The legend of King Arthur and his Knights of the Round Table seems like the perfect material for a film adaptation. It’s got knights, castles, magic, epic characters, and shocking plot twists. We all know the stories of Lancelot and Guinevere, the Sword in the Stone, and the Lady of the Lake. Yet for whatever reason, recent film adaptations of the King Arthur tales haven’t always been a hit with critics and audiences. The supposedly more “historically accurate” 2004 King Arthur film starring Clive Owen scored a 31 percent on Rotten Tomatoes, and Guy Ritchie’s “Legend of the Sword,” out on DVD this coming week, didn’t fare much better, flopping at the box office.
Why Hollywood struggles to effectively translate this story to the big screen is probably a topic for another time. However, if you’re willing to trade big-budget special effects and head over to the small screen, I’d highly recommend checking out the BBC series “Merlin” (2008-2012). It’s one of my favorite TV shows, and although it takes some liberties with the traditional tales, I believe it manages to stay faithful to the heart of the legend.
“Merlin” veers away from a more traditional retelling in several key areas. The series features Arthur (Bradley James) and Merlin (Colin Morgan) as teenagers, before Arthur has become king of Camelot and before Merlin has become a powerful wizard. Arthur’s father Uther Pendragon (Anthony Head) is opposed to the use of magic and has outlawed its practice in Camelot, creating a risky environment for Merlin as he develops his powers. Merlin has to find ways to secretly help Arthur using magic, and their destinies become increasingly intertwined.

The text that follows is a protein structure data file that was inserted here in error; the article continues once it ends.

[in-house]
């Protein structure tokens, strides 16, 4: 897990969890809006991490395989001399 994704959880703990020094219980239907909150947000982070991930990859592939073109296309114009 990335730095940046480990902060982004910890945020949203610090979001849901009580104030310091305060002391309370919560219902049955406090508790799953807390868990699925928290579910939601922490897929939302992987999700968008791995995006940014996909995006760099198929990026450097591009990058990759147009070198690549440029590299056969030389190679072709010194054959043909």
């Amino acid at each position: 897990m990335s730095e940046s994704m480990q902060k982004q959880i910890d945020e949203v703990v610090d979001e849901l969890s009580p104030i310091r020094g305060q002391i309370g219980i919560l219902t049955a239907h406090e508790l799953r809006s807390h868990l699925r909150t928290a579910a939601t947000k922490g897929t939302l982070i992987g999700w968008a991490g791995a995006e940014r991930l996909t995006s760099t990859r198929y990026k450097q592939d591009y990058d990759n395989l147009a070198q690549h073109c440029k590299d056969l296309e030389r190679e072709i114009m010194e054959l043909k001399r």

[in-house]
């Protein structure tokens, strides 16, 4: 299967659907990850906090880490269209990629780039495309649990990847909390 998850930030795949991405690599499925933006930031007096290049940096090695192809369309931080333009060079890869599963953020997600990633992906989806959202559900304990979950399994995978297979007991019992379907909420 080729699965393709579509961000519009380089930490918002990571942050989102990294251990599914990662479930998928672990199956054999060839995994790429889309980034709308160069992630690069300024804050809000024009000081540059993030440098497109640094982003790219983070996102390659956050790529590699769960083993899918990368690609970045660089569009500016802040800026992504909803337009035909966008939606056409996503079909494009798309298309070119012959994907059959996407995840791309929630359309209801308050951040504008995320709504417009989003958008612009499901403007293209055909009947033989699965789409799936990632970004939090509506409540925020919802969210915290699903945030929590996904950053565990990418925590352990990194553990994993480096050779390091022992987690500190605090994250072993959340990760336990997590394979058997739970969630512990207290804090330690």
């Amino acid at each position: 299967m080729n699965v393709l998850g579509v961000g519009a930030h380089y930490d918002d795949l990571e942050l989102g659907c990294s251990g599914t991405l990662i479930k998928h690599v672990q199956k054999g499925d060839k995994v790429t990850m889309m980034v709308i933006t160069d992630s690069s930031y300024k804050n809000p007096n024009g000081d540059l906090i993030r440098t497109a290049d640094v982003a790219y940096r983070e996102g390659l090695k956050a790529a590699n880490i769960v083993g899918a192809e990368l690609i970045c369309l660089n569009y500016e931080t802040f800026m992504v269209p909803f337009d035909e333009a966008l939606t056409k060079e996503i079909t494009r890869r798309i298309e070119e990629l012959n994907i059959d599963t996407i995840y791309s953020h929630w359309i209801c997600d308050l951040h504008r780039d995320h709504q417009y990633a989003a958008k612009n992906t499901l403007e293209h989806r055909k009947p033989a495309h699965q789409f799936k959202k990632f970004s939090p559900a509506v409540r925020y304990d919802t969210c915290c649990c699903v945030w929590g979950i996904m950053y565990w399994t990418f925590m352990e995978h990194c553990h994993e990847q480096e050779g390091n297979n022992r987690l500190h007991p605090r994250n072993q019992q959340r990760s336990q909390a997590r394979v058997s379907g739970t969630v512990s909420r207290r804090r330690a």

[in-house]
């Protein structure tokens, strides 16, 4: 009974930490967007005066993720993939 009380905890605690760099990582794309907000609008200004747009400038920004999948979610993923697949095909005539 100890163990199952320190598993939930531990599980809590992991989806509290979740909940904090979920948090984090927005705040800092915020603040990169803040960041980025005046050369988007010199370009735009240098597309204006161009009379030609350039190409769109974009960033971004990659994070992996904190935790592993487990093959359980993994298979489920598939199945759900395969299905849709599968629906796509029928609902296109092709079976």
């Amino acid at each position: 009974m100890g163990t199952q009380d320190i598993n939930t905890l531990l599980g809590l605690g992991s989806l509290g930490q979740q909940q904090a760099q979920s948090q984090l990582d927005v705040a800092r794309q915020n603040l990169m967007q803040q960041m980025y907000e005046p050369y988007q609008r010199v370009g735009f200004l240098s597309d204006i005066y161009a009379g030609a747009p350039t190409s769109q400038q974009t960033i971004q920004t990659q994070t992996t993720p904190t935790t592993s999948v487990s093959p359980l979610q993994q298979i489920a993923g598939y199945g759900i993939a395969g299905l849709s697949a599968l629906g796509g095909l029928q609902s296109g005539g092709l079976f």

The special effects in the show are passable and about what you’d expect on a TV budget. Yet what really stands out are the characters. I love how the characters grow throughout the series, as Merlin transitions from a lovably awkward teenager to an accomplished practitioner of magic. Although Arthur is actually a bit of a spoiled jerk at the beginning of the series, his friendship with Merlin and his relationship with Guinevere (Angel Coulby) slowly change him into a better, more compassionate person. By the end of the series, he becomes the truly great king we know from the original legend.
Another tweak to the traditional story that I appreciated was the portrayal of Guinevere. In this version, Guinevere is actually a servant in the castle. She helps Arthur learn humility and appreciate that every person is valuable in the kingdom. I’ve never really been a huge fan of the whole Lancelot/Guinevere subplot, but “Merlin” finds a really creative (and heartbreaking) way to handle this famous plot twist. Santiago Cabrera’s Lancelot is noble and melancholy, a man who tries to do the right thing but finds circumstances never align in his favor.
The series does a good job developing its characters over time, including the villains. Without giving away any spoilers, the series’ main antagonist starts out as a “good” character who makes a slow descent to the dark side. In some ways, Uther is also a villain, executing those who use magic yet at one point allowing the use of magic to save someone close to him. The characters’ actions have real and sometimes tragic consequences that follow them throughout the show, and Merlin in particular has to make some morally complex decisions. He decides to save one character from death, even though he knows this person could be capable of great evil in the future. Then another time he accidentally kills a major character while trying to heal them.
The show does get off to a bit of a slow start (I think the first season is my least favorite). So if you’re not in love right away, definitely stick with it. There are a few moments early on that are a bit silly (it’s probably best if we don’t talk about the two-parter where Uther is enchanted and falls in love with a troll). The second and third seasons are my favorite, finding a balance between fun banter, a spirit of adventure, and the weight of the original legend. The series gets progressively darker as it goes, and the ending is tragic, though not without hope.
If you love the King Arthur stories and are looking for a series that tells these stories in a new yet authentic way, I’d recommend giving the BBC’s “Merlin” a try!